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J Neurosci. 2009 Jun 24;29(25):8129-42. doi: 10.1523/JNEUROSCI.4681-08.2009.

Focal adhesion kinase acts downstream of EphB receptors to maintain mature dendritic spines by regulating cofilin activity.

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  • 1Division of Biomedical Sciences and Neuroscience Program, University of California, Riverside, Riverside, California 92521-0121, USA.

Abstract

Dendritic spines are the postsynaptic sites of most excitatory synapses in the brain and are highly enriched in polymerized F-actin, which drives the formation and maintenance of mature dendritic spines and synapses. We propose that suppressing the activity of the actin-severing protein cofilin plays an important role in the stabilization of mature dendritic spines, and is accomplished through an EphB receptor-focal adhesion kinase (FAK) pathway. Our studies revealed that Cre-mediated knock-out of loxP-flanked fak prompted the reversion of mature dendritic spines to an immature filopodial-like phenotype in primary hippocampal cultures. The effects of FAK depletion on dendritic spine number, length, and morphology were rescued by the overexpression of the constitutively active FAK(Y397E), but not FAK(Y397F), indicating the significance of FAK activation by phosphorylation on tyrosine 397. Our studies demonstrate that FAK acts downstream of EphB receptors in hippocampal neurons and EphB2-FAK signaling controls the stability of mature dendritic spines by promoting cofilin phosphorylation, thereby inhibiting cofilin activity. While constitutively active nonphosphorylatable cofilin(S3A) induced an immature spine profile, phosphomimetic cofilin(S3D) restored mature spine morphology in neurons with disrupted EphB activity or lacking FAK. Further, we found that EphB-mediated regulation of cofilin activity at least partially depends on the activation of Rho-associated kinase (ROCK) and LIMK-1. These findings indicate that EphB2-mediated dendritic spine stabilization relies, in part, on the ability of FAK to activate the RhoA-ROCK-LIMK-1 pathway, which functions to suppress cofilin activity and inhibit cofilin-mediated dendritic spine remodeling.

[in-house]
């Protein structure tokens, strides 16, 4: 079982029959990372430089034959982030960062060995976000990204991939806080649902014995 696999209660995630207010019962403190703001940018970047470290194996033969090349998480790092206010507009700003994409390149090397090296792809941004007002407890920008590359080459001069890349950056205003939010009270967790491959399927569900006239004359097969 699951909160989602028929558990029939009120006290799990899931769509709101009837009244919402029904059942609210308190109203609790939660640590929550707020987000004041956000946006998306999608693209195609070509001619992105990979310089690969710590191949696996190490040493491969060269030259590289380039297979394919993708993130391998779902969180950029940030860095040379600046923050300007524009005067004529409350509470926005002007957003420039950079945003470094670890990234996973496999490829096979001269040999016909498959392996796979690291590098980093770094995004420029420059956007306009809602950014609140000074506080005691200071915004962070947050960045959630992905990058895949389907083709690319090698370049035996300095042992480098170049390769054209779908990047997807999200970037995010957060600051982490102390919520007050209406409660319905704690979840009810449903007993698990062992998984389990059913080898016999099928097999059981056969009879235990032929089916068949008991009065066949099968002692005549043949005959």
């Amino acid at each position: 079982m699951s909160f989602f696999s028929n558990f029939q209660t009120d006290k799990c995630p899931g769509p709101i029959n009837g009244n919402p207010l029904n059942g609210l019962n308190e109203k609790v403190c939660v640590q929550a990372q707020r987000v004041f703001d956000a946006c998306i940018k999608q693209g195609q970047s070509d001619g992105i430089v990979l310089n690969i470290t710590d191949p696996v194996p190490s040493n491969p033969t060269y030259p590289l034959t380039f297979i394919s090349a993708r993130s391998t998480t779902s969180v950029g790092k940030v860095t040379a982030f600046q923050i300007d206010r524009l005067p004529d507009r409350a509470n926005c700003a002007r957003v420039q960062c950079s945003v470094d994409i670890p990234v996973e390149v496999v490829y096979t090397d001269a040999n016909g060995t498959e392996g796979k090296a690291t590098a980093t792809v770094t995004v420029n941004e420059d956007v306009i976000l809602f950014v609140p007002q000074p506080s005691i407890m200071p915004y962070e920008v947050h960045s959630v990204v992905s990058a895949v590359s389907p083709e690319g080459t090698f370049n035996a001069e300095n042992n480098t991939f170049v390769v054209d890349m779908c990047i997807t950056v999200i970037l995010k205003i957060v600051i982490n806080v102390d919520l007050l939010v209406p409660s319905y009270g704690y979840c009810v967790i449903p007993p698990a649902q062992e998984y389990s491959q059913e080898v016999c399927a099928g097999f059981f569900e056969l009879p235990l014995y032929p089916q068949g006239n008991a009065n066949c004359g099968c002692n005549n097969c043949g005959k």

Comment in

PMID:
19553453
[PubMed - indexed for MEDLINE]
PMCID:
PMC2819391
Free PMC Article

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